www.webdeveloper.com
Results 1 to 4 of 4

Thread: jquery and mootools licenses limitations?

  1. #1
    Join Date
    Nov 2008
    Posts
    16

    jquery and mootools licenses limitations?

    I for the first time really have been looking at open source JavaScript libraries like jquery and mootools, and I was wonder if under the MIT license I can incorporate them into a web app, and still charge a fee without any conditions. I know that under GPL you have to allow people to redistribute your source. Up until this Iíve always been the type to just program my own solutions, but Iím starting to figure out that when you reinvent the wheel, the axle, etc. it takes you quite some time to get to the automobile, and the Ferrari is not possible. Kind of a lengthy and unnecessary explanation I know.
    Anyways if I can basically use these libraries as I would my own code is there anything else that I should know to look at? Anyways to whoever took the time to read this thank you, and to whoever responds: you are a saint.

    P.s. Is there a good JavaScript based file manager or email manager I should know about = ).

  2. #2
    Join Date
    Jul 2008
    Location
    urbana, il
    Posts
    2,787
    mit allows commercial reuse without redistro'ing the source...

    you can't sell the code itself (not that anyone's going to play for jQuery), but you can legally sell your apps made with an MIT lib.

    MIT is pretty close to public domain, almost as generous as creative commons...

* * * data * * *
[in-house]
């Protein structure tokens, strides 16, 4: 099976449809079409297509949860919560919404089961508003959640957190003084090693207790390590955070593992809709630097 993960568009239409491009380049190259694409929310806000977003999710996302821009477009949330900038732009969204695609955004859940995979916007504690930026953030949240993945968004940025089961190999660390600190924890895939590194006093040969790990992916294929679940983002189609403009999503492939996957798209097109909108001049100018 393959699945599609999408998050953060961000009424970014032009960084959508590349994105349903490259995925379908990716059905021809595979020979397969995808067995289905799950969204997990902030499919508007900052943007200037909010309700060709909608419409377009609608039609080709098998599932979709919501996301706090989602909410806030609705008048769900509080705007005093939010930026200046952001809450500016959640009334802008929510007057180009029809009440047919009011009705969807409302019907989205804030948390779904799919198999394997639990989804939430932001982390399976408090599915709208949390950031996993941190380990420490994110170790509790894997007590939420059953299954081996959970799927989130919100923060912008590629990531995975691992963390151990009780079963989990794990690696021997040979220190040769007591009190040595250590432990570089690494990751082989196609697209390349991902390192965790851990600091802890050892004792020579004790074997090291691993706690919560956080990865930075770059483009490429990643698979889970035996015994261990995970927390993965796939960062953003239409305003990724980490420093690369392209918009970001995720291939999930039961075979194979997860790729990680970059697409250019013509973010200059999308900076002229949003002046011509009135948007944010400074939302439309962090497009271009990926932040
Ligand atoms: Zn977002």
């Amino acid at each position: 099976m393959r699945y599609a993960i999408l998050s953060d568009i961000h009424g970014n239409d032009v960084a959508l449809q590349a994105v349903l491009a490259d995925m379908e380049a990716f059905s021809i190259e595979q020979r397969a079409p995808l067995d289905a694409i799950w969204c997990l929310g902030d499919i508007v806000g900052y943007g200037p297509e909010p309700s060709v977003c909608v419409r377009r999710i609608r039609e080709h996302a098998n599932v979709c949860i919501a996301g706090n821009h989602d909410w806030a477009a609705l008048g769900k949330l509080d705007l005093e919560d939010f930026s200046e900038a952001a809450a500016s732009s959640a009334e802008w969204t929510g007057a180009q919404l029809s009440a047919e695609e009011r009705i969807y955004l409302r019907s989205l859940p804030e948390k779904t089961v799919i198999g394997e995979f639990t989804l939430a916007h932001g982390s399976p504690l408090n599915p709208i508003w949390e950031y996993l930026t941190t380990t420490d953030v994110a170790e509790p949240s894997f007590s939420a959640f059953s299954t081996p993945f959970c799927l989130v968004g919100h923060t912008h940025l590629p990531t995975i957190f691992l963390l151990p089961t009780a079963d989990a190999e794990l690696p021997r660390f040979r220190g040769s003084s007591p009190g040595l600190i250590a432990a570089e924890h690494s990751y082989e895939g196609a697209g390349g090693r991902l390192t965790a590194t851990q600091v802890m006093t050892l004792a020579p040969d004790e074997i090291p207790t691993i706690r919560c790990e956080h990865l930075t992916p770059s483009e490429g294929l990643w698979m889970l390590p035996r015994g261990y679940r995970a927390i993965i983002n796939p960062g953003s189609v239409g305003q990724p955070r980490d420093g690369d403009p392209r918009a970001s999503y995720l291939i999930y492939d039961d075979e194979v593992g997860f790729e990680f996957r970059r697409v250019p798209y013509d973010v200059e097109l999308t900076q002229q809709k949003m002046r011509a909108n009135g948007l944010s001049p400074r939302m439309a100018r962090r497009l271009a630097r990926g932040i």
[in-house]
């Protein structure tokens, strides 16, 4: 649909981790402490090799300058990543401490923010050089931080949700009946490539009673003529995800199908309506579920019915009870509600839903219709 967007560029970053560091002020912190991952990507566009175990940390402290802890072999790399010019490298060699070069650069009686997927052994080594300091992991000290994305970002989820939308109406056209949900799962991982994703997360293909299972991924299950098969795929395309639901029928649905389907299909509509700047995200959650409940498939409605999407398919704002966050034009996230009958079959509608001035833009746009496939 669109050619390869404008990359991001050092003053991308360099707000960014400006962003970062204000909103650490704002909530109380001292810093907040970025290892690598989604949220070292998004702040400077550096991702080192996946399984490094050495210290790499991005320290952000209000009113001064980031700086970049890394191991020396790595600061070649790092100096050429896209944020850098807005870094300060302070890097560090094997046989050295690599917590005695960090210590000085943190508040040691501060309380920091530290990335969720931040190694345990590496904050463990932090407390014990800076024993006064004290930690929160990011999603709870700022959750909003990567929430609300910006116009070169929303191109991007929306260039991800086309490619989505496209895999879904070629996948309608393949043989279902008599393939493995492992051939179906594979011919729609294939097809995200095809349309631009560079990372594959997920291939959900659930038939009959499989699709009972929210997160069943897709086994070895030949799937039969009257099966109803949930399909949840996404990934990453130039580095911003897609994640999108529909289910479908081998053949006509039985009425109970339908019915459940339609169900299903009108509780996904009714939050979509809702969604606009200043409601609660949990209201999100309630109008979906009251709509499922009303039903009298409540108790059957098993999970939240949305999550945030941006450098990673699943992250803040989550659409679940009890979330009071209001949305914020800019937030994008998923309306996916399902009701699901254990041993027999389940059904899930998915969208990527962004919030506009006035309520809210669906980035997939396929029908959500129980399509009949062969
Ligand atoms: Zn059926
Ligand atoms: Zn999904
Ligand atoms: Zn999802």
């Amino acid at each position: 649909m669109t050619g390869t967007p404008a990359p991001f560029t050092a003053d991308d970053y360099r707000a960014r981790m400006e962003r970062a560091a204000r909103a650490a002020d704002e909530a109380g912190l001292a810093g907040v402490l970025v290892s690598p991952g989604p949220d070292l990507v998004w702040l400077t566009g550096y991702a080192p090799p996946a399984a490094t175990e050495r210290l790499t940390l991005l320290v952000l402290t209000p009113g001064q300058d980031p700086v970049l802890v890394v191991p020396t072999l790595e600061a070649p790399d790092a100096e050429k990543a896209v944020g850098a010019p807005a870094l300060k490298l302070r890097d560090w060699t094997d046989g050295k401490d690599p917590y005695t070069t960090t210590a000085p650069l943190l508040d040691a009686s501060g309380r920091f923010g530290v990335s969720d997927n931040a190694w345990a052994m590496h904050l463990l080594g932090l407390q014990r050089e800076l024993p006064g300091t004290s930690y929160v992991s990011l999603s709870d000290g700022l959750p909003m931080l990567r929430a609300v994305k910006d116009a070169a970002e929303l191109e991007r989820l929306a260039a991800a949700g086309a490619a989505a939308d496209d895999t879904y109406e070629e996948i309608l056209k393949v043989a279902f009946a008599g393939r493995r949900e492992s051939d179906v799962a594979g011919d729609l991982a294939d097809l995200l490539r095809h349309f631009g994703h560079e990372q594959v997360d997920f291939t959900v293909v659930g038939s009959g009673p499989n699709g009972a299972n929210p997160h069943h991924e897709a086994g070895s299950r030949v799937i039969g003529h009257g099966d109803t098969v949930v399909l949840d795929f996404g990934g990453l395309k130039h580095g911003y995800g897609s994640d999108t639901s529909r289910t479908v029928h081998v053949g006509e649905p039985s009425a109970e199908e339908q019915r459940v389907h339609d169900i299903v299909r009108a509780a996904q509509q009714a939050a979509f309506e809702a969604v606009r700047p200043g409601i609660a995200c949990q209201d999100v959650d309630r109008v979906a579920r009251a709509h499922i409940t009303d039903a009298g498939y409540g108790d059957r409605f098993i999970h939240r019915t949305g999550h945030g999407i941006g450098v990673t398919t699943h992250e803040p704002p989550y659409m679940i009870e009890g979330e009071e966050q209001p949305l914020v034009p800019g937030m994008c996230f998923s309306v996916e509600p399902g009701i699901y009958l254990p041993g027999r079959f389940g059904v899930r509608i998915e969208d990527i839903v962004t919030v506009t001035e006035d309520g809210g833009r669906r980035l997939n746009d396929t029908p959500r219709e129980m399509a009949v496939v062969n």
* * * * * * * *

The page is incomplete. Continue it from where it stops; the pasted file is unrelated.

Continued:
3. #3
    Join Date
    Nov 2008
    Posts
    16

    thank you!

    Thanks for your reply... though it does leave me wondering what it is i cant due under the MIT license lol. I'm glad to know that all the work I've done today has not been a waste, so ya thanks again. I think all I'm required to do is put a copy of their disclaimer in the source code where its being used. My employer is selling an end service that uses the code, so its good to know I'm not going to get him sued down the road.

    You wouldn't happen to know if I can get sued for using GPL in an end service and bypassing the distribution clause because the source itself isn't public... or do I have to make it public. I'm not planning on using anything GPL, but it would be good to know.

    =)

  4. #4
    Join Date
    Jul 2008
    Location
    urbana, il
    Posts
    2,787
    i don't know. there are several flavors, and i'm not a lawyer.
    personally, i wouldn't worry about it if the source code is not publicly viewable: how would anyone ever know they got "ripped off" by you?

    To be responsible, I would recommend consulting a legal professional if in doubt.

Thread Information

Users Browsing this Thread

There are currently 1 users browsing this thread. (0 members and 1 guests)

Posting Permissions

  • You may not post new threads
  • You may not post replies
  • You may not post attachments
  • You may not edit your posts
  •  
HTML5 Development Center



Recent Articles